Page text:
Yeah, Ricky, Joel and I were. Preston and I were in a band together and he was the lead guitar player.

Out in Nashville?

No, that was in Dallas. He and I grew up in Richardson, Texas, and were in a band out there all through high school and then moved out to Austin and had a band out there for five or six years.

So, you guys, I’ve noticed, share the “voice” of The Wild Feathers. Is sharing the spotlight ever tricky since many of you once held the role of lead? Or does it work well for you?

Yeah, it can be tricky, not in the ego sense like “oh, I want to sing all the songs,” just as far as, like, we all write so much and of course we all want to, you know, get to play our own songs. There are so many good songs to choose from. It’s a good problem to have, it’s just like, how are we gonna fit it all in and what’s gonna be a Wild Feathers song as opposed to an individual person’s song. And I think the songs that resonate with us and with most people are the ones where there are multiple voices. It kind of gives a different flavor than, you know, everything else you hear.

Definitely. So, you guys all wrote songs on debut album, then?

Yeah, Ricky, Joel, and I wrote the majority of it.

Can you tell me more about that process? The album came out this summer. How long were y’all working on it?

We had some of those songs for a couple of years. We have kind of a crazy story. We were on Interscope Records for about a year. We started making the record and we got halfway through and they dropped us. We floated around for about six months, went on tour with Paul Simon and some other really cool tours. And then Warner Brothers signed us about six or seven months later, so then we started making the record immediately after that.

So, some of the songs have been sitting around for a while, but to get those we held up in a cabin in Pigeon Forge, Tennessee, in the dead of winter. We actually got snowed in for like three days. We couldn’t even leave. So we just demoed like 38, 39 songs, in two weeks. And we had another probably 20 or so. So we had a bunch of songs just because, like I said, we all write so much, and we had a lot of songs from our own projects that we brought in, you know. It seems like the ones which work the best are the ones we ended up writing together. Me, Ricky, and Joel, in the cabin, just a stream of consciousness kind of thing.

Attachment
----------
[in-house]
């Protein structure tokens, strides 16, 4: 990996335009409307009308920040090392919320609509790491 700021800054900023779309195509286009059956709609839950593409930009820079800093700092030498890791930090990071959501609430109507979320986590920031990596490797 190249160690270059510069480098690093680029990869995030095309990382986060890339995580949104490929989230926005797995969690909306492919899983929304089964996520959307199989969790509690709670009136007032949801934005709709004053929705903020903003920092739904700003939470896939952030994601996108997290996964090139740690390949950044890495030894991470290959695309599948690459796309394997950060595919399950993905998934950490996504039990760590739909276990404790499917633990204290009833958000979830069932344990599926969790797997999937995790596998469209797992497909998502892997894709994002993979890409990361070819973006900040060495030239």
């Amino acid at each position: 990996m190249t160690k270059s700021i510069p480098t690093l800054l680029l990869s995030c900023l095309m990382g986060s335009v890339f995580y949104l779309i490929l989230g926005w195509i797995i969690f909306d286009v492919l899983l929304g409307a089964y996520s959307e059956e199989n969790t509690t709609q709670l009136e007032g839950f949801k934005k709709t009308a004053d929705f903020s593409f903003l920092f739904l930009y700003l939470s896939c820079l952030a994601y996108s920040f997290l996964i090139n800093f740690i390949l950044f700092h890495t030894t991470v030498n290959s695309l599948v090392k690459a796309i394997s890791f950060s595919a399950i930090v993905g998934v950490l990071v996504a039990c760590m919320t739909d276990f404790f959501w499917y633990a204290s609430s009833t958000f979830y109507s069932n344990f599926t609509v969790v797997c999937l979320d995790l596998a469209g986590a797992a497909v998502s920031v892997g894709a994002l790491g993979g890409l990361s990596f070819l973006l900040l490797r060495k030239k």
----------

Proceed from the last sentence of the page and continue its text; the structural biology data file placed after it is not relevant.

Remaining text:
So it sounds like writing is a very collaborate process for the band?

Yeah. Mainly whoever has the idea will kinda steer the direction of a song, but it doesn’t always work like that. It can change. It varies depending on the song. Sometimes we’ll be trying to work up a song that, say, I have and Ricky might say like, “Dude, I hear a really cool melody over this bridge, what do you think?” and I’m like, “That’s awesome, that’s great, let’s try that.”

How did you decide on making “The Ceiling” the first single off the album?

I don’t know, it seemed like just the most powerful song. It kind of encompassed what we’re trying to do, the multiple singers thing, the best and was one of the highest energy songs on the record so I think that’s sort of why we went with it.

And you’ve opened for some pretty major artists there—Willie Nelson and Bob Dylan. What’s been the response as far as the album goes and the band’s touring thus far?

Yeah it was… incredible. I think the response has been good. Now this is my first release on a major label so I don’t really have anything to gauge it, but the shows are getting bigger and we’re going on our first headlining tour, starting in Austin at Stubb’s. That first show is sold out, and I think our Dallas show is almost sold out, so you know I think it’s been really good.

The opening spot sure helped whip us into shape. I can’t believe we got to share the stage with legends like Bob Dylan and Willie Nelson. It’s the kind of thing you dream about as a kid but you never ever think it’s gonna actually come true. I never would’ve thought in a million years, a year ago or even six months ago, that I would be opening for two of my idols. So 2013 was very good to us.

Speaking about your idols and your experience growing up with music, it wouldn’t be TVD without asking you about your vinyl collection. Do you collect?

Oh yeah. I’m staring at my records right now actually. Yeah, I don’t know how many records I have, maybe 200 or so. A lot of them came from my grandmother, my dad’s mom, and my grandfather, my stepmom’s father. I’ve inherited a bunch and have been adding to it through the years. And they had pretty good taste, so it’s a pretty good collection if I do say so myself [laughs].

What draws you to vinyl? I mean when today, you can just have new music with just a click of a button on your computer, why records?